Intended for healthcare professionals


Death certification reform in England

BMJ 2018; 361 doi: (Published 21 June 2018) Cite this as: BMJ 2018;361:k2668
  1. Tom Luce, chair of 2001-03 fundamental review of death certification and investigation,
  2. Janet Smith, chair of Shipman inquiry (2001-05)
  1. Correspondence to: T Luce Tom.luce{at}

New medical examiners will eventually scrutinise all deaths

The 11 June announcement from England’s Department of Health and Social Care heralds a new phase, though not a final one, in the long slow saga of death certification reform.1 New local “medical examiners”—different from North American forensic pathology services with the same title—will from April 2019 start checking all death certificates issued by treating doctors for accuracy and compliance with coroner notification obligations.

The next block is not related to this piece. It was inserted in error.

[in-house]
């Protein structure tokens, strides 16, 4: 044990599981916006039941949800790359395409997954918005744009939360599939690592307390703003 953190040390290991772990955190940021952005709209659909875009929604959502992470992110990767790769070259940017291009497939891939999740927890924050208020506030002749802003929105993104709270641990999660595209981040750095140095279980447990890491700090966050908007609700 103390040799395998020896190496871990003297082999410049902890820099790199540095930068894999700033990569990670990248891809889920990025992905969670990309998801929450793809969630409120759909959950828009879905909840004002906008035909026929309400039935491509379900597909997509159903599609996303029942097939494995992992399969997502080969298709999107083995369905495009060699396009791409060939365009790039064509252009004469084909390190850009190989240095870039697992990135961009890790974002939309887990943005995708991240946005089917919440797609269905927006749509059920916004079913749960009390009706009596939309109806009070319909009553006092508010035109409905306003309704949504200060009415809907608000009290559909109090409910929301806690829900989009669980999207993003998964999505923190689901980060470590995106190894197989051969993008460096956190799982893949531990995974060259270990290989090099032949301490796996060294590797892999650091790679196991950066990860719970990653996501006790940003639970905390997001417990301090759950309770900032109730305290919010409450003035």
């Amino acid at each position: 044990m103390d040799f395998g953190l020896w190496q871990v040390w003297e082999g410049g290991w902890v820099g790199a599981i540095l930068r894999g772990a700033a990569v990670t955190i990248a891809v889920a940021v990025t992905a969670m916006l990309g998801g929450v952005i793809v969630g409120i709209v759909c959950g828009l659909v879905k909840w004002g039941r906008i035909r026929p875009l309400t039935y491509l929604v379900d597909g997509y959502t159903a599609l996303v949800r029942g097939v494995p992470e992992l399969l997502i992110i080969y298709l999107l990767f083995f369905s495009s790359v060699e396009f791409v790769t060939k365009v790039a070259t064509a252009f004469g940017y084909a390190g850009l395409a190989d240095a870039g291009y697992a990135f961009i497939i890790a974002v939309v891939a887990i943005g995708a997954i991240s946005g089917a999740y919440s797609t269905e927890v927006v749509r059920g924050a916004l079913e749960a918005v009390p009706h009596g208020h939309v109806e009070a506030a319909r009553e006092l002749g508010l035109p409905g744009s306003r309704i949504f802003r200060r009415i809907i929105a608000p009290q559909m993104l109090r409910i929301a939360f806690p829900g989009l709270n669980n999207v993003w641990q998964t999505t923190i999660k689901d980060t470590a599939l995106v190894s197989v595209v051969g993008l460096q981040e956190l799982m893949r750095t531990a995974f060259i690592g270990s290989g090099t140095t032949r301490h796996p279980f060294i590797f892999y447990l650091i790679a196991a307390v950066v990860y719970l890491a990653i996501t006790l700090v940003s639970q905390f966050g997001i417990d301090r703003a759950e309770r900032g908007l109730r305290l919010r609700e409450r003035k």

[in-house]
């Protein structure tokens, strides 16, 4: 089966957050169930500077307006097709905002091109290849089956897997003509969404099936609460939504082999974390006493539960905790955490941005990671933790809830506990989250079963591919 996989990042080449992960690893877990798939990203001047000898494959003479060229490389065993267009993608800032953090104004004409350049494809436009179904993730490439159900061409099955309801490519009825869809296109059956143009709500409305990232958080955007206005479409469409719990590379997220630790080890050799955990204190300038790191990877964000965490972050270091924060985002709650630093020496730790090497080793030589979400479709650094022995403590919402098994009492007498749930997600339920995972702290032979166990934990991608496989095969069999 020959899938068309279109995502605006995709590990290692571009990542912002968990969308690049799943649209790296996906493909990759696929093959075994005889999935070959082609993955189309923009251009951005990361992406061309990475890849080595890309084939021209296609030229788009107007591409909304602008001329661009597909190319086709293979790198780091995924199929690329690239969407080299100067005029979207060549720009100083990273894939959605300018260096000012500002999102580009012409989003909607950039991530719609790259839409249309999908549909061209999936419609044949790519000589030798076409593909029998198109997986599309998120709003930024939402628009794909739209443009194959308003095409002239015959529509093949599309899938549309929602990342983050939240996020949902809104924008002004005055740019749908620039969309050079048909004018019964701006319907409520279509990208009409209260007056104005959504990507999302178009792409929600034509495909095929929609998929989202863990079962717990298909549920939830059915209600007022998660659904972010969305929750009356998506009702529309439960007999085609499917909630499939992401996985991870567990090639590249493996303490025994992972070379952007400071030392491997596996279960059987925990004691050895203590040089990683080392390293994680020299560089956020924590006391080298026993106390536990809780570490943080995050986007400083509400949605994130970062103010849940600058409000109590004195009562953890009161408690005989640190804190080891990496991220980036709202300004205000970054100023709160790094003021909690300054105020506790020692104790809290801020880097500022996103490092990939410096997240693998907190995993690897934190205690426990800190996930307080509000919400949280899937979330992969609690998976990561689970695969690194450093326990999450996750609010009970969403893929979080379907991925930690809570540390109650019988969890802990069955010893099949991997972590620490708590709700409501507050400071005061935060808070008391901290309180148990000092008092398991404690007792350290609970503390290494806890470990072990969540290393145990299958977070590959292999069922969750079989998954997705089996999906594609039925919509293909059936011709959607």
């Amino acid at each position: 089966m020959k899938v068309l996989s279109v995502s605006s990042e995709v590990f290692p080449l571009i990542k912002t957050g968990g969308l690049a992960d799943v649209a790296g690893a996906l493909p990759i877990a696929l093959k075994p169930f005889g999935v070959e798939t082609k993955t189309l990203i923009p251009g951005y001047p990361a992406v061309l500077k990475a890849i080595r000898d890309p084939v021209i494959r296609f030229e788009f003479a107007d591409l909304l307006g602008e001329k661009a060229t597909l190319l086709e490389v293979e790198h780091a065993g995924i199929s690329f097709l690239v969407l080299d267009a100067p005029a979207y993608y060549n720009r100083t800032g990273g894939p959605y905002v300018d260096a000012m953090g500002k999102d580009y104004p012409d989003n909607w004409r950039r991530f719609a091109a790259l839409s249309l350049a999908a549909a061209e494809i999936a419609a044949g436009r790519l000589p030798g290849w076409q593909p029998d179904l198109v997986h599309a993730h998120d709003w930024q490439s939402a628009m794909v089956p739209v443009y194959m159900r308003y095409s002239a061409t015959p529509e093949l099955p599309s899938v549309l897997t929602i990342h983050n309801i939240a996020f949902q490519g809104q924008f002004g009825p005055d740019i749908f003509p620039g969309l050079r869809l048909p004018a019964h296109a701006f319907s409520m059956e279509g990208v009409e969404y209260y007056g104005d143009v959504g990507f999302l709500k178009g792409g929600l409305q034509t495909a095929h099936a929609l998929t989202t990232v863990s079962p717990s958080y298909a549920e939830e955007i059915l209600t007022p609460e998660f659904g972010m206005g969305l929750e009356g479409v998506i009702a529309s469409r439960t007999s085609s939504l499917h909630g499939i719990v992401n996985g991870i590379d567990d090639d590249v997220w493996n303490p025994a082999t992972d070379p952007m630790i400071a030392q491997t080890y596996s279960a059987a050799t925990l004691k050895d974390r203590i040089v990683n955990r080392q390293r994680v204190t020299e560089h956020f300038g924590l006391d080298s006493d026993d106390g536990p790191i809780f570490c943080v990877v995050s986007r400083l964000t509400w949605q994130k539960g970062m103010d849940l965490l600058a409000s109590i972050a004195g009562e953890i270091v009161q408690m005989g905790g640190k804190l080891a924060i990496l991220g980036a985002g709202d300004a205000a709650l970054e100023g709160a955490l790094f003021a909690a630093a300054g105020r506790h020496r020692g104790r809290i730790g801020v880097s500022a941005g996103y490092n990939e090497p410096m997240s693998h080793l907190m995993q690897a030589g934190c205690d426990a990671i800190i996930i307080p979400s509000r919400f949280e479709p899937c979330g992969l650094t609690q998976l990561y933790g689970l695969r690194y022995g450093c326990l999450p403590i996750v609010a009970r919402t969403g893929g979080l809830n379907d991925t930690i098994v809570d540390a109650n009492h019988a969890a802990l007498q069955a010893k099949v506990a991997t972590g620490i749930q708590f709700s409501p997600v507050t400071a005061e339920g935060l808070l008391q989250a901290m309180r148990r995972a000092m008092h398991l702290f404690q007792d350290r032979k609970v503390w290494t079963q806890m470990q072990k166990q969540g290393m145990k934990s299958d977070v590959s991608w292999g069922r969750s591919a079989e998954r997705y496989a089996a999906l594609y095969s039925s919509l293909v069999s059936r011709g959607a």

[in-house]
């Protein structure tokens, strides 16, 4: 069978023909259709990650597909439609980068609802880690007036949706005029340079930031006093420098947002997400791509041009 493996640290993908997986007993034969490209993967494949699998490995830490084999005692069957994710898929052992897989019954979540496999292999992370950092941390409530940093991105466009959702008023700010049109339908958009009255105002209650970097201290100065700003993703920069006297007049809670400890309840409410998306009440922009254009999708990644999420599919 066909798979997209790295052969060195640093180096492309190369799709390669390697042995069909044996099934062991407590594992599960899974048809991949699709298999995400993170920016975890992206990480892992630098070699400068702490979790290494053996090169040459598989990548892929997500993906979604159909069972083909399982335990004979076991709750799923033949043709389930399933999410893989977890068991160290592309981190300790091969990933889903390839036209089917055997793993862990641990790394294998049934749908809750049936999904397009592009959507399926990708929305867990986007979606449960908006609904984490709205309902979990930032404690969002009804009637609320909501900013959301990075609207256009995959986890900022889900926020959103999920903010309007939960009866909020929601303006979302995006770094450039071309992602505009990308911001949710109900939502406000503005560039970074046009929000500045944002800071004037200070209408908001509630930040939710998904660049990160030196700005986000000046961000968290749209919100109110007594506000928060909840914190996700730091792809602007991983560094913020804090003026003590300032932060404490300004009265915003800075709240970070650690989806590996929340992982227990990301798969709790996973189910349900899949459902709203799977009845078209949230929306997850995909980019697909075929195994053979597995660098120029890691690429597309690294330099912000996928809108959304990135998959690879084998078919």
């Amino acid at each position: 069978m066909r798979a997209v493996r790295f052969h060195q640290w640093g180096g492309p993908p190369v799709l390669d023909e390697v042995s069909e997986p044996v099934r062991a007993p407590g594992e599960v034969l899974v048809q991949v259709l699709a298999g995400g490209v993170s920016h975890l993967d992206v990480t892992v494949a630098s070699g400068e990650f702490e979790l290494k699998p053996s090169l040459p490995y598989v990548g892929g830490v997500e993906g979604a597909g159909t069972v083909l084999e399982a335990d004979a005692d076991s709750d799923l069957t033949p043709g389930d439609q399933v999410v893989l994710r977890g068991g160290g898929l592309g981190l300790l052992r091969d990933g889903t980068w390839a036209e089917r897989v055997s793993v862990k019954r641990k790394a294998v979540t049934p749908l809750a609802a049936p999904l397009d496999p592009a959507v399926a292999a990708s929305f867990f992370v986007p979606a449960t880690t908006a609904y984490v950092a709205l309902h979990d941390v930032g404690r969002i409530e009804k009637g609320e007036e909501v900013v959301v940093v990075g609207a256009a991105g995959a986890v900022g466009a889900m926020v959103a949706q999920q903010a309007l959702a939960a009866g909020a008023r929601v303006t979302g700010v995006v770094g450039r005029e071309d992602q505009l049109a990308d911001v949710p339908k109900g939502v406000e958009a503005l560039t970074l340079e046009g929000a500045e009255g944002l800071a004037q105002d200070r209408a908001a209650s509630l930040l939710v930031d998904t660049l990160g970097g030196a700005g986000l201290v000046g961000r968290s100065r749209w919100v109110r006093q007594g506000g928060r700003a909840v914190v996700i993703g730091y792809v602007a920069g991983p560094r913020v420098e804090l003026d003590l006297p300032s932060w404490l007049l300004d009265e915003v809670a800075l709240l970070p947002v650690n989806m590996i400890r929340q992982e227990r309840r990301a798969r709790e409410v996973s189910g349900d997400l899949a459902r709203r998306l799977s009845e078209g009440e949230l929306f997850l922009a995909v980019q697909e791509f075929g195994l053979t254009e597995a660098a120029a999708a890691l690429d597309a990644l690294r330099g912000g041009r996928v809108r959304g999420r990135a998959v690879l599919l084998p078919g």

The reform originates in the 2000 conviction of Harold Shipman, an English family doctor, for murdering 15 patients. The judicial Shipman inquiry found that he had probably murdered 250 patients during his career,2 certifying most deaths as natural. It recommended major reform of death regulation,3 as did a government appointed policy review.4

The Coroners and Justice Act 2009 empowers government to create medical examiners as statutory office holders appointed by English local authorities. In 2016, the health department consulted on impressively thorough details of the statutory scheme prepared with professional and service partners.1 A pilot projects report said, “Death certification is usually done very badly.” One third of scrutinised certificates needed major change, 8% showed failure to understand the indications for referral to a coroner, and 12% led to wrong International Classification of Diseases coding.5